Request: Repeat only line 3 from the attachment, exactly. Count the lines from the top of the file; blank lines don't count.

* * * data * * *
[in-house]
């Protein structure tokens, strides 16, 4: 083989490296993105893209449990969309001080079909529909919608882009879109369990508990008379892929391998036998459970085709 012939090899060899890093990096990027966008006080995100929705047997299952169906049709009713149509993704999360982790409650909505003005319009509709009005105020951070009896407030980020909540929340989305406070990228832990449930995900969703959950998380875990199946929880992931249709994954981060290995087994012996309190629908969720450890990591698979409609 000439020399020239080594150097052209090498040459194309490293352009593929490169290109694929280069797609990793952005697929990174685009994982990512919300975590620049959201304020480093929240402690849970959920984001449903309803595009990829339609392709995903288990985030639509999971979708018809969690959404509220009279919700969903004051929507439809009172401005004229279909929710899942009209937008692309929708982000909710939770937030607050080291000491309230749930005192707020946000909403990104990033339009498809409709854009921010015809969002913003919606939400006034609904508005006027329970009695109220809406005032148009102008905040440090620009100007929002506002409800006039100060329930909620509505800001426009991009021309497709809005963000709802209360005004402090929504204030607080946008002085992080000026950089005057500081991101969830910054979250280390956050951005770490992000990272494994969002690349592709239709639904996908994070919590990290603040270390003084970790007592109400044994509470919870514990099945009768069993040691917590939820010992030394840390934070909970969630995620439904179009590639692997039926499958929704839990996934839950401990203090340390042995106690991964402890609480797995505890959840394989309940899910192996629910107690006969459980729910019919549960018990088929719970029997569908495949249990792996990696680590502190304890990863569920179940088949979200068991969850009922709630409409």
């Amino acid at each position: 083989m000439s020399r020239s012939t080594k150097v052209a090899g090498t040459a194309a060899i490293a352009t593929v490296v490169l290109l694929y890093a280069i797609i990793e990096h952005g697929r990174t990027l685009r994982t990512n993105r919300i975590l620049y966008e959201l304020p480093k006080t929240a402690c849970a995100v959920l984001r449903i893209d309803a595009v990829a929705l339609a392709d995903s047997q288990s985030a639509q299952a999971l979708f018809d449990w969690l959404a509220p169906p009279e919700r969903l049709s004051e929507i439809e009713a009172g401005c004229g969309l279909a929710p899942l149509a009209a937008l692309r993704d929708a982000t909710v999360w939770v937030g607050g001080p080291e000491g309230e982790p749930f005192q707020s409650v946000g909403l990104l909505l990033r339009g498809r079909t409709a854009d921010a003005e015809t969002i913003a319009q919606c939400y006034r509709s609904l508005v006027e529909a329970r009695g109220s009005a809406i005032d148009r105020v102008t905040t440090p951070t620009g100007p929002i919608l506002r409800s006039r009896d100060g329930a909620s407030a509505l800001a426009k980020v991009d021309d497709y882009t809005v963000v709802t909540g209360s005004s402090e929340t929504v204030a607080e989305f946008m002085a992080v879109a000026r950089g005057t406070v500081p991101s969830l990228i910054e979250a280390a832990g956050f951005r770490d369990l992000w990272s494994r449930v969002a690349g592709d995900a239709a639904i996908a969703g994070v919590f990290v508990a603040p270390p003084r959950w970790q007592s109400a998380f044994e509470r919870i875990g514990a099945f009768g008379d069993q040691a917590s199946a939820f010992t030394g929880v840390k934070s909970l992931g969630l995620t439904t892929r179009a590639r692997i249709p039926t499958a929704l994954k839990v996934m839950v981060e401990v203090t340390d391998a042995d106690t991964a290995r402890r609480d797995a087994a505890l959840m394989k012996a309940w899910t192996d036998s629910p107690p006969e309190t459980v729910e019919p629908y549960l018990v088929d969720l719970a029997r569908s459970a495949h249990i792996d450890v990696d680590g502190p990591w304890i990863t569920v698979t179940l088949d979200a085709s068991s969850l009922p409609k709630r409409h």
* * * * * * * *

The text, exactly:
């Amino acid at each position: 083989m000439s020399r020239s012939t080594k150097v052209a090899g090498t040459a194309a060899i490293a352009t593929v490296v490169l290109l694929y890093a280069i797609i990793e990096h952005g697929r990174t990027l685009r994982t990512n993105r919300i975590l620049y966008e959201l304020p480093k006080t929240a402690c849970a995100v959920l984001r449903i893209d309803a595009v990829a929705l339609a392709d995903s047997q288990s985030a639509q299952a999971l979708f018809d449990w969690l959404a509220p169906p009279e919700r969903l049709s004051e929507i439809e009713a009172g401005c004229g969309l279909a929710p899942l149509a009209a937008l692309r993704d929708a982000t909710v999360w939770v937030g607050g001080p080291e000491g309230e982790p749930f005192q707020s409650v946000g909403l990104l909505l990033r339009g498809r079909t409709a854009d921010a003005e015809t969002i913003a319009q919606c939400y006034r509709s609904l508005v006027e529909a329970r009695g109220s009005a809406i005032d148009r105020v102008t905040t440090p951070t620009g100007p929002i919608l506002r409800s006039r009896d100060g329930a909620s407030a509505l800001a426009k980020v991009d021309d497709y882009t809005v963000v709802t909540g209360s005004s402090e929340t929504v204030a607080e989305f946008m002085a992080v879109a000026r950089g005057t406070v500081p991101s969830l990228i910054e979250a280390a832990g956050f951005r770490d369990l992000w990272s494994r449930v969002a690349g592709d995900a239709a639904i996908a969703g994070v919590f990290v508990a603040p270390p003084r959950w970790q007592s109400a998380f044994e509470r919870i875990g514990a099945f009768g008379d069993q040691a917590s199946a939820f010992t030394g929880v840390k934070s909970l992931g969630l995620t439904t892929r179009a590639r692997i249709p039926t499958a929704l994954k839990v996934m839950v981060e401990v203090t340390d391998a042995d106690t991964a290995r402890r609480d797995a087994a505890l959840m394989k012996a309940w899910t192996d036998s629910p107690p006969e309190t459980v729910e019919p629908y549960l018990v088929d969720l719970a029997r569908s459970a495949h249990i792996d450890v990696d680590g502190p990591w304890i990863t569920v698979t179940l088949d979200a085709s068991s969850l009922p409609k709630r409409h």